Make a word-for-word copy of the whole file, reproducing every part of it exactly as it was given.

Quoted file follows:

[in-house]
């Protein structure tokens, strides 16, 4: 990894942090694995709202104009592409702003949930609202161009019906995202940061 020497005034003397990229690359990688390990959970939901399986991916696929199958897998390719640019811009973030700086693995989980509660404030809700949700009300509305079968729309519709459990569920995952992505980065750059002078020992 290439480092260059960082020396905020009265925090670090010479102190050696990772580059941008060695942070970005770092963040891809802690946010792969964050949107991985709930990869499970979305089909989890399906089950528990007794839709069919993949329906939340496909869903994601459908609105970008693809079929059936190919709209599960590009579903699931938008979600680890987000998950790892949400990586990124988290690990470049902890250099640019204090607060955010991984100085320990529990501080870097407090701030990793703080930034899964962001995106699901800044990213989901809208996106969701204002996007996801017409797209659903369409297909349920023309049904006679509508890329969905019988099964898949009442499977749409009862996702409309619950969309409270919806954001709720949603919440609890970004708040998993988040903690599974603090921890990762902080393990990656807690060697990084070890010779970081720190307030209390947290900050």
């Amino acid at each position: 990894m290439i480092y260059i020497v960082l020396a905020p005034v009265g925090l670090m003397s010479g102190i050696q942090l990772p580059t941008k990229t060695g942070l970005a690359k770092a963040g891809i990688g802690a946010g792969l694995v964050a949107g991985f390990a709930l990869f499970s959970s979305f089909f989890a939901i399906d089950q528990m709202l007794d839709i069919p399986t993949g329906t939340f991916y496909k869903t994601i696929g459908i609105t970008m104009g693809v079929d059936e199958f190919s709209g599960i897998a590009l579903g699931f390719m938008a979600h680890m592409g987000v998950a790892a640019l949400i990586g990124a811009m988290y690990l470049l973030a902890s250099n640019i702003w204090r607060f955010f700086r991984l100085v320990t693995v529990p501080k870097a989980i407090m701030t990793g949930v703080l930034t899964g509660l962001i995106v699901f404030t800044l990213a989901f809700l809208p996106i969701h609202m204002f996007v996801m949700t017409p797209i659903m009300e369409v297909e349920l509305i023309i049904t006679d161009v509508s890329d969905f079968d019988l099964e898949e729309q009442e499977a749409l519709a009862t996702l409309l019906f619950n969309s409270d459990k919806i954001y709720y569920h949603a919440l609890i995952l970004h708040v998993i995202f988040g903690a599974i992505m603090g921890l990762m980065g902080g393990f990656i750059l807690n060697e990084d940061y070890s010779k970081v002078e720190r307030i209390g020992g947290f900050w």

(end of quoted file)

[in-house]
């Protein structure tokens, strides 16, 4: 990894942090694995709202104009592409702003949930609202161009019906995202940061 020497005034003397990229690359990688390990959970939901399986991916696929199958897998390719640019811009973030700086693995989980509660404030809700949700009300509305079968729309519709459990569920995952992505980065750059002078020992 290439480092260059960082020396905020009265925090670090010479102190050696990772580059941008060695942070970005770092963040891809802690946010792969964050949107991985709930990869499970979305089909989890399906089950528990007794839709069919993949329906939340496909869903994601459908609105970008693809079929059936190919709209599960590009579903699931938008979600680890987000998950790892949400990586990124988290690990470049902890250099640019204090607060955010991984100085320990529990501080870097407090701030990793703080930034899964962001995106699901800044990213989901809208996106969701204002996007996801017409797209659903369409297909349920023309049904006679509508890329969905019988099964898949009442499977749409009862996702409309619950969309409270919806954001709720949603919440609890970004708040998993988040903690599974603090921890990762902080393990990656807690060697990084070890010779970081720190307030209390947290900050």
């Amino acid at each position: 990894m290439i480092y260059i020497v960082l020396a905020p005034v009265g925090l670090m003397s010479g102190i050696q942090l990772p580059t941008k990229t060695g942070l970005a690359k770092a963040g891809i990688g802690a946010g792969l694995v964050a949107g991985f390990a709930l990869f499970s959970s979305f089909f989890a939901i399906d089950q528990m709202l007794d839709i069919p399986t993949g329906t939340f991916y496909k869903t994601i696929g459908i609105t970008m104009g693809v079929d059936e199958f190919s709209g599960i897998a590009l579903g699931f390719m938008a979600h680890m592409g987000v998950a790892a640019l949400i990586g990124a811009m988290y690990l470049l973030a902890s250099n640019i702003w204090r607060f955010f700086r991984l100085v320990t693995v529990p501080k870097a989980i407090m701030t990793g949930v703080l930034t899964g509660l962001i995106v699901f404030t800044l990213a989901f809700l809208p996106i969701h609202m204002f996007v996801m949700t017409p797209i659903m009300e369409v297909e349920l509305i023309i049904t006679d161009v509508s890329d969905f079968d019988l099964e898949e729309q009442e499977a749409l519709a009862t996702l409309l019906f619950n969309s409270d459990k919806i954001y709720y569920h949603a919440l609890i995952l970004h708040v998993i995202f988040g903690a599974i992505m603090g921890l990762m980065g902080g393990f990656i750059l807690n060697e990084d940061y070890s010779k970081v002078e720190r307030i209390g020992g947290f900050w």